Don't Upgrade to Yosemite or iOS 8.1 Before You Read This Column

Dr. Mac's Rants & Raves
Episode #94


This has been a big week for Apple operating system upgrades: Mac OS X 10.10 Yosemite arrived last Thursday and iOS 8.1 came out yesterday. But as eager as you may be to sample their improvements, don’t install either until you read what I have to say.

First things first: Apple hates when I write a column like this one, but I write one like it pretty much every year for some operating system upgrade, or in this case, two operating system upgrades. Why? Because I work for you, gentle reader, not for Apple.

Here’s the thing: Upgrading your operating system is like performing brain surgery without anesthetic. Worse, OS upgrades are often a one-way street. While it’s possible to revert to Mavericks (OS X 10.9) after installing Yosemite (OS X 10.10), it’s not trivial. iOS is worse — there’s just no turning back. If an iOS upgrade breaks your favorite app, you’re stuck until Apple or the developer push out an update.

So I encourage you to wait a week or two before you pull the trigger on any operating system upgrade. Do you really have to be the first one on your block running a new OS release? While most such upgrades go smoothly most of the time, you’re much more likely to encounter unpleasant surprises when you install the first release (also known as the “point zero” release) of a new operating system. Yes, I know iOS is up to version 8.1, and while I think it’s less likely to break stuff than the short-lived 8.0 and 8.01 releases, I still think you’d be better off waiting since there’s no going back after an iOS upgrade.

With Mac OS X it’s a little better, since you can revert to the previous version as long as you’ve made a bootable clone (duplicate) of your startup disk before you upgraded. I’ve been very happy with the new Carbon Copy Cloner 4 (; $39.99), which works with Yosemite and, in addition to creating bootable clones, it can also recreate the Recovery HD partition on the clone. While you’ll need a second hard disk for cloning, it’s worth it to know that in the event of something going haywire, you can just plug in the clone, reboot from it, and be back at work in 5 minutes.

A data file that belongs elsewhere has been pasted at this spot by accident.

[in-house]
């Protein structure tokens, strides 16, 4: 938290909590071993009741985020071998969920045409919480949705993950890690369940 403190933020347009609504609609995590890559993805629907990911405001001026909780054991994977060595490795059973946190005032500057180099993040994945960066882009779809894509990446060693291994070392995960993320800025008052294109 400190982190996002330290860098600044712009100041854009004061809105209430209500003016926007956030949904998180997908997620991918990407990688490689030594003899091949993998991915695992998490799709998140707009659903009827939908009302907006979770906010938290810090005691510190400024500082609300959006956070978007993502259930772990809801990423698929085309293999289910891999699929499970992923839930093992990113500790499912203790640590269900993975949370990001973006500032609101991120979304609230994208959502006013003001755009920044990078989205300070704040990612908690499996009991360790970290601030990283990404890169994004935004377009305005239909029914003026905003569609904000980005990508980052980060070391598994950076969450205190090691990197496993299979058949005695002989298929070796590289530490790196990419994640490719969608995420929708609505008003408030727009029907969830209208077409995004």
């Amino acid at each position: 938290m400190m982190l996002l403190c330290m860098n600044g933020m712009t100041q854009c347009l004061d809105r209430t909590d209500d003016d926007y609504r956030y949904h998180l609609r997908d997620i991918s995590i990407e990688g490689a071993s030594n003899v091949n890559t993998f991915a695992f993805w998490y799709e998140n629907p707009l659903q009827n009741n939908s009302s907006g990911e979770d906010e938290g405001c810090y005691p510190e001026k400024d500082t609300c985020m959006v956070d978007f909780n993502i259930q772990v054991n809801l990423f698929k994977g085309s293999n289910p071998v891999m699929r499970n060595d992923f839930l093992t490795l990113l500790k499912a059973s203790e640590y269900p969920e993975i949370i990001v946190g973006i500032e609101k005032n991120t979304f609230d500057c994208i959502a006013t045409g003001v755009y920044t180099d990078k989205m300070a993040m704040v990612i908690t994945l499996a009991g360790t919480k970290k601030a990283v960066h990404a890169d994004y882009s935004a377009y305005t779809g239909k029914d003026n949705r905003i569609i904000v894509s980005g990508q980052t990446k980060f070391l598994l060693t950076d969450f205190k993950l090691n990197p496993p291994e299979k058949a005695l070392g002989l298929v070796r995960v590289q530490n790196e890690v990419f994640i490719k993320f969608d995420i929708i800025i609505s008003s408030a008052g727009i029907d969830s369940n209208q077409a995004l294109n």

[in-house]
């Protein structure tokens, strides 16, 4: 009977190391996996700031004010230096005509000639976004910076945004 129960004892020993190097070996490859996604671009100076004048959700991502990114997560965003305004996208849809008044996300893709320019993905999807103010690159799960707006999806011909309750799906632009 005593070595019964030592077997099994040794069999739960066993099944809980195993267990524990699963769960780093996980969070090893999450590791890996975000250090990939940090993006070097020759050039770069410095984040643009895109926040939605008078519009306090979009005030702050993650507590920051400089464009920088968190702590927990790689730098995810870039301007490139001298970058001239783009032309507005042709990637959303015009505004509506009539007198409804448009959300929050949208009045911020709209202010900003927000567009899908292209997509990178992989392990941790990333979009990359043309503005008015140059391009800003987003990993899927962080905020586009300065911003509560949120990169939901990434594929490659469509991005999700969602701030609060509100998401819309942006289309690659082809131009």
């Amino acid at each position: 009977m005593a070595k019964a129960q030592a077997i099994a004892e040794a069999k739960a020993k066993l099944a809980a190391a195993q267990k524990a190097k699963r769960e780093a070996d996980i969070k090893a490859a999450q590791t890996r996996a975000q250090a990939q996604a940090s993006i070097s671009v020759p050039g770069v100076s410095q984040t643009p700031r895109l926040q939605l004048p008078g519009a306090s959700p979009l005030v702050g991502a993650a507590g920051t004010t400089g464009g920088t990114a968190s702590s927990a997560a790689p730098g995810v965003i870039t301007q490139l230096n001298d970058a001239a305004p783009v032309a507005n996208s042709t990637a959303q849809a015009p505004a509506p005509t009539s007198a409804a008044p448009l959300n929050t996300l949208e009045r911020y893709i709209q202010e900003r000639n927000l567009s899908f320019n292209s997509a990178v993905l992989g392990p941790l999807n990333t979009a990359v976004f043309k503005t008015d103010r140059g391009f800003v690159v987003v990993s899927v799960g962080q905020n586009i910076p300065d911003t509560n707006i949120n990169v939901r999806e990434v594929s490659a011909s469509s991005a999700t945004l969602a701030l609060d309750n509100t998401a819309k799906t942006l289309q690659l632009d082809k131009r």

Don’t get me wrong. It’s not that Apple’s quality control is lacking. Considering the massive numbers of users Apple has, I think they generally do an excellent job and most users have no issues after an OS X or iOS upgrade. That being said, my experience has been that some people have some issues with every single point zero release I can recall. If you depend on your Macs (or iDevices) to earn a living, a post-upgrade snafu could cost you hours or days of productivity.

That's My Job

I installed Yosemite and iOS 8.1 within minutes of their release, ‘cause that’s my job. And while I haven’t encountered any deal-breakers in iOS 8 so far, my upgrade to Yosemite has been a little sketchy. For example, Dropbox has always been well-behaved, but it crashes regularly under Yosemite. And many other apps that never crashed in Mavericks are crashing for no apparent reason in Yosemite.

Here are just some of the error messages I’ve seen since installing Yosemite last Thursday
(Click for a larger image)

I actually like OS X Yosemite and iOS 8.1. A lot. But if I didn’t do what I do for a living, I’d still be running Mavericks and iOS 8.0.2, scouring the web for information that would help me determine the right time to pull the trigger. One site I you should definitely visit is RoaringApps, where you’ll find a crowd-sourced application compatibility database with information on over 6,000 apps with OS X versions 10.6 (Snow Leopard) to 10.10 (Yosemite) as well as iOS 5, 6, 7, and 8. It’s not infallible but it’s a good place to start if you have an app (or apps) you rely on and want to know if they’ll work after you upgrade. It’s especially important to search the web for problems with iOS apps you depend on, since iOS updates occasionally break third-party apps.

Anyway, I hope you’ll do as I say and not as I do. I installed both OS upgrades within minutes of their release, and suffered no grave consequences (at least not this time). But it’s my job, and even if it weren’t, I’m a geek and I’d probably do it anyway, just for the thrill of it.

You, on the other hand, should probably think about whether you really need that iOS or OS X upgrade today. And if you do, make sure you have time to troubleshoot if something goes wrong.

And that’s all he wrote…